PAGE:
Wednesday, August 17, 2016

Gotcha!

I saw something in the vegetable garden that I have not seen before. 
At first, I thought it was a bee and then I noticed that it was another insect eating a bee.

It did not take much internet research to identify this predator as a robber fly.  

According to the Smithsonian Insider, there are over 7,000 identified varieties of robber flies. The color and pattern of some robber flies mimic other insects. This one looks similar to a bumble bee. Robber flies catch their prey in flight and inject their victims with venomous saliva. The saliva kills the prey and liquefies its insides. Then, the robber fly sucks out the juices. 

While we are in the vegetable garden. This is one of two remaining tatume squash plants. They have been attacked by squash vine borers and squash bugs, but they are still hanging on. I covered some of the vines with soil in hopes that they will root and produce more vines.

Here is one of the round fruits. They are pretty tasty if you have not tried them before. 

And this is a volunteer plant that came up in my asparagus bed this year. I found a couple of others in the backyard. I assume this is poison ivy sprouted from seeds deposited by birds. Leaves of three, leave it be. But not for too long. I need to get rid of it before it takes hold and spreads.

Wednesday, June 22, 2016

Texas Thistle and American Basketflower

I collected and scattered a few Texas Thistle, Cirsium texanum, seeds in my front garden last year. 

Since Texas Thistle is a biennial, the seeds sprouted and grew into small plants last year. This plants bloomed this year and will later die.


The flowers attract a number of pollinators. If the flowers are left on the plant, the seeds will be eaten by goldfinches (I read this on the internet and do not have first hand experience). Additionally, the plant is said to be a host plant for painted lady butterfly caterpillars.

Like many plants, Texas Thistle grows much taller in my garden than it does in the wild. It is hard to tell in this picture, but the Texas Thistle in the background is over 6 feet tall. The other plants in this photo that look kind of like a thistle are American Basketflower, Centaurea americana.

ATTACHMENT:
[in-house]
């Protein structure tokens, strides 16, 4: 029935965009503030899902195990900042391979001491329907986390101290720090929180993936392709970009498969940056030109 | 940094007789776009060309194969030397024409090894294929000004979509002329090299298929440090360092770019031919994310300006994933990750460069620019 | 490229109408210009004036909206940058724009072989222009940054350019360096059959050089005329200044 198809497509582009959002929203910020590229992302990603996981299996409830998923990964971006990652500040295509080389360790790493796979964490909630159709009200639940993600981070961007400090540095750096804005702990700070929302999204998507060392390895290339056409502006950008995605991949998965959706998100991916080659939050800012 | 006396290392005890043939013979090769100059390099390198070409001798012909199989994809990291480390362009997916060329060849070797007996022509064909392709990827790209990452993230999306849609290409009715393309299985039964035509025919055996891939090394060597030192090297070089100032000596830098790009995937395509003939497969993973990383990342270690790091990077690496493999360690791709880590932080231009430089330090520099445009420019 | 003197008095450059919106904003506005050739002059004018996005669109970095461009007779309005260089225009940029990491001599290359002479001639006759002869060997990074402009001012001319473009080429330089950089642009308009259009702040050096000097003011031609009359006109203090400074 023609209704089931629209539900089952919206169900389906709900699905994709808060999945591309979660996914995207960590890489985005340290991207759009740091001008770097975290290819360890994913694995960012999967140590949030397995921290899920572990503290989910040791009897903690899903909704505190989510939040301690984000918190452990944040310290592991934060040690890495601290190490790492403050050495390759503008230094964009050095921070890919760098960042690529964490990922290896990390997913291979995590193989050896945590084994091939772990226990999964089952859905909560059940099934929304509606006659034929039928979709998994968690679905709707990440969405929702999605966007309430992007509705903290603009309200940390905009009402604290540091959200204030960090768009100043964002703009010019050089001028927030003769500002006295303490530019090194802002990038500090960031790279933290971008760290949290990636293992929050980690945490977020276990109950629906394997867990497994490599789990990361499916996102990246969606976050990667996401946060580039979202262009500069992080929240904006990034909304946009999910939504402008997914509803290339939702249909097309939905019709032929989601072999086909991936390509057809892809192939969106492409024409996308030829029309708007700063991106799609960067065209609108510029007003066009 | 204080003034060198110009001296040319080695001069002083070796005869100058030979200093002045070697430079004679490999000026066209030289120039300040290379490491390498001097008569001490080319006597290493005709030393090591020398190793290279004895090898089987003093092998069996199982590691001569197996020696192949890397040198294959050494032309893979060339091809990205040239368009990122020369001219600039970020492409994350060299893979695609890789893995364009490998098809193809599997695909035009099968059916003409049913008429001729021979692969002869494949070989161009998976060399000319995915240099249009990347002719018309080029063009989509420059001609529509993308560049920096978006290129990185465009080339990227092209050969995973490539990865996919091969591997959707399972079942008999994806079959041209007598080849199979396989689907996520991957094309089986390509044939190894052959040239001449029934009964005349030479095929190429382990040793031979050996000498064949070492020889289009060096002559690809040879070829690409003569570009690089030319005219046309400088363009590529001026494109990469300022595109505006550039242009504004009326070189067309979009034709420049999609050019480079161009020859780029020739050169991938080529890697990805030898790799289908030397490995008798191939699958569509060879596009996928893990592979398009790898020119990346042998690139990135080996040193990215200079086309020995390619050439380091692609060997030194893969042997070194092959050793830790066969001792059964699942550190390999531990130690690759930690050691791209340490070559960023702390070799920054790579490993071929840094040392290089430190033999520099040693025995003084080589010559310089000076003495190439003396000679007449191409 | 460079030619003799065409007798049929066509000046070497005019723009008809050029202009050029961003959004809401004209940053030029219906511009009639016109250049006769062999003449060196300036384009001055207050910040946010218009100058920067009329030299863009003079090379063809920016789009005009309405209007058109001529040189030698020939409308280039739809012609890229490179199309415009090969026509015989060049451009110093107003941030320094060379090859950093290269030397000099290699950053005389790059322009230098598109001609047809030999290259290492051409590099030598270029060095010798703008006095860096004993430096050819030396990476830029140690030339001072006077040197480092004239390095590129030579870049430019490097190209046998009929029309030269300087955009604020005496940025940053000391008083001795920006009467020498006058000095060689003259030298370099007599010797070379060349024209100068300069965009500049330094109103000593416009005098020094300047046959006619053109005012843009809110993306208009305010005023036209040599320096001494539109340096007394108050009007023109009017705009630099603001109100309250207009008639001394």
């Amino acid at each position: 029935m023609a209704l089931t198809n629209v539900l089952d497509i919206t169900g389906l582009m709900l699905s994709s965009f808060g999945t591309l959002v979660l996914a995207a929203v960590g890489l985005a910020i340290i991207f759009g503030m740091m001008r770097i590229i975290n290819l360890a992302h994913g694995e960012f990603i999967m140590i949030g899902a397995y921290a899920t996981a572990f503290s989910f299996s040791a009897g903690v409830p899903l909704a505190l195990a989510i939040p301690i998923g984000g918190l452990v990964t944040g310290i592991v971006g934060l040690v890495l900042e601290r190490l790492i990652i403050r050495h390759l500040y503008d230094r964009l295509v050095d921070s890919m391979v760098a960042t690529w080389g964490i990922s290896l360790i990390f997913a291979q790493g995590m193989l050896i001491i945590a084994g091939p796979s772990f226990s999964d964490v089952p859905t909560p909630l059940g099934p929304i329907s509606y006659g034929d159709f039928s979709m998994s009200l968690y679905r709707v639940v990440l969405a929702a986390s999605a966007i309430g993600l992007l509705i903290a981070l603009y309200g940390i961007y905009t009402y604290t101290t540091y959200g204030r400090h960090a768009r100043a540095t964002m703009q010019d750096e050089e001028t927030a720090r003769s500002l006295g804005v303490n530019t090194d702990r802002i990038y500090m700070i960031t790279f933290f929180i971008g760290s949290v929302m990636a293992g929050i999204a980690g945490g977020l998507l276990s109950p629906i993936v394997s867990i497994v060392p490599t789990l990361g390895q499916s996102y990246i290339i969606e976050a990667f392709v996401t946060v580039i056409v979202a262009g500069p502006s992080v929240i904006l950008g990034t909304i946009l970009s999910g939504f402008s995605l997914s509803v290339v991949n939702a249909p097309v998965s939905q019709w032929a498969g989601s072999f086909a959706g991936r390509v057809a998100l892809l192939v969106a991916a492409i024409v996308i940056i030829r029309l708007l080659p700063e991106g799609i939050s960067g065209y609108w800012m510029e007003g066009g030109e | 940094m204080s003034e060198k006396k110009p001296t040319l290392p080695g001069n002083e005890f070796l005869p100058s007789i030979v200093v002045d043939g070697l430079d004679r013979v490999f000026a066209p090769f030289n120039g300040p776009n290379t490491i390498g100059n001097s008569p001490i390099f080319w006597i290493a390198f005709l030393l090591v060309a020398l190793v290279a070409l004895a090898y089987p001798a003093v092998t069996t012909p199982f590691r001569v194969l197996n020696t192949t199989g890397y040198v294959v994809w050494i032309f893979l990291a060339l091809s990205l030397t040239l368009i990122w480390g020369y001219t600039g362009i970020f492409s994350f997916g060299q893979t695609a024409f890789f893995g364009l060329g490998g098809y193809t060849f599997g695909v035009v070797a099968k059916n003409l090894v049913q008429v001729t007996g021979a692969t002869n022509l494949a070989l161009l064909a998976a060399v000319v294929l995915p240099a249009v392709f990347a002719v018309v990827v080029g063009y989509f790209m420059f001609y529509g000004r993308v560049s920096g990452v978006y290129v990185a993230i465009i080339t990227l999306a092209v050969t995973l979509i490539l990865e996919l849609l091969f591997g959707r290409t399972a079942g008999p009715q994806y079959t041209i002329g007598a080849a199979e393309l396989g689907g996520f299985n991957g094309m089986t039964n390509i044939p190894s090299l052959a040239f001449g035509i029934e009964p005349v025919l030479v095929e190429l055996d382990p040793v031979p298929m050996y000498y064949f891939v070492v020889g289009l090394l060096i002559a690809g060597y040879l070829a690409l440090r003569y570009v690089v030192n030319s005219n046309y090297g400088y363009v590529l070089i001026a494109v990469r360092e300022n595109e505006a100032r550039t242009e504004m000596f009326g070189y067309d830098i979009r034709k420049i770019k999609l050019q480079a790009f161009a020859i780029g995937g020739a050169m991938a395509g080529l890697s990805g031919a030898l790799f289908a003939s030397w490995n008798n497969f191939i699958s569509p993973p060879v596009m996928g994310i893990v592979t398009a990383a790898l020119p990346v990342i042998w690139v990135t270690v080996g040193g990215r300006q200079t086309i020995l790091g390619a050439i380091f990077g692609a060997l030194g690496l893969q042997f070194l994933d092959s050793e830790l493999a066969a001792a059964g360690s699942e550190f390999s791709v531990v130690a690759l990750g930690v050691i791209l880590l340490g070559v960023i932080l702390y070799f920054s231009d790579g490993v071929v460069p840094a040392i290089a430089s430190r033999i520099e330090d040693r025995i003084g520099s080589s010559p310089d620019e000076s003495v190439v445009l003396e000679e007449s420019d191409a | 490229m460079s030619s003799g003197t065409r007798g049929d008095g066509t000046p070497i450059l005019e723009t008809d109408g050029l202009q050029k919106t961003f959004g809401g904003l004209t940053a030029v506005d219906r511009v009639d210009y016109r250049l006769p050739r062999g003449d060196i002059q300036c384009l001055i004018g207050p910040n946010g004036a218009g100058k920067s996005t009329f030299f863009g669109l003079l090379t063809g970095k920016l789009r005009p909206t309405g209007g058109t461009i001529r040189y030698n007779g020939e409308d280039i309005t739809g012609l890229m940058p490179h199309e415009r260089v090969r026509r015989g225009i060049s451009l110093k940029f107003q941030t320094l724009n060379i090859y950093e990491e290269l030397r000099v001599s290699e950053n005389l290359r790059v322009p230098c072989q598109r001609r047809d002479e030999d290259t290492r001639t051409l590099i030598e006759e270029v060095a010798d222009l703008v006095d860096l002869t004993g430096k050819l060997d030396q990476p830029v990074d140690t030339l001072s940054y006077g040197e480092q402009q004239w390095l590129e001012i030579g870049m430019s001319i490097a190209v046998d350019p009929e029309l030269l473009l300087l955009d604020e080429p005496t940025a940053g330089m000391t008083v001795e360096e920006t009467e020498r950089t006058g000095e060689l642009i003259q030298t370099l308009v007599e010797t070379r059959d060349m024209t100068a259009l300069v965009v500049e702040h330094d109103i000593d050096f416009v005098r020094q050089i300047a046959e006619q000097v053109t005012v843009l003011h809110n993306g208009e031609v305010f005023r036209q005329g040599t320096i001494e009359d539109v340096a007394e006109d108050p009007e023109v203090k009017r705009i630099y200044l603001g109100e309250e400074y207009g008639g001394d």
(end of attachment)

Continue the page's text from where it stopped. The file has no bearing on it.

I have grown American Basketflower for several years. American Basketflower is an annual and needs to go to seed in order to come back the next year. Most of my plants produce flowers that are light pink in color. 

I added seeds from plants with darker colored flowers a couple of years ago so now I have a wider range of colors. This is not a great photo, but it shows some of the variations in colors.

Here is a close up of one of the darker American Basketflowers. 

American Basketflowers and Texas Thistles are both in the Aster family. It is pretty easy to differentiate the two plants. American Basketflower gets its name because the bracts under the flowerhead look like a basket. The bracts are stiff, but not prickly.  

Texas Thistle has little spines below the flowerhead. 

The leaves of American Basketflower are soft and spineless.

By contrast, the tips of each lobe of Texas Thistle terminates in a point. Gloves are highly recommended when handling this plant.

I will probably remove any new Texas Thistle seedlings that pop up in the front garden and scatter some seeds in the backyard because the plant is a little too tall for the front yard. I will be removing the older seedheads soon because I do not want the plant to take over.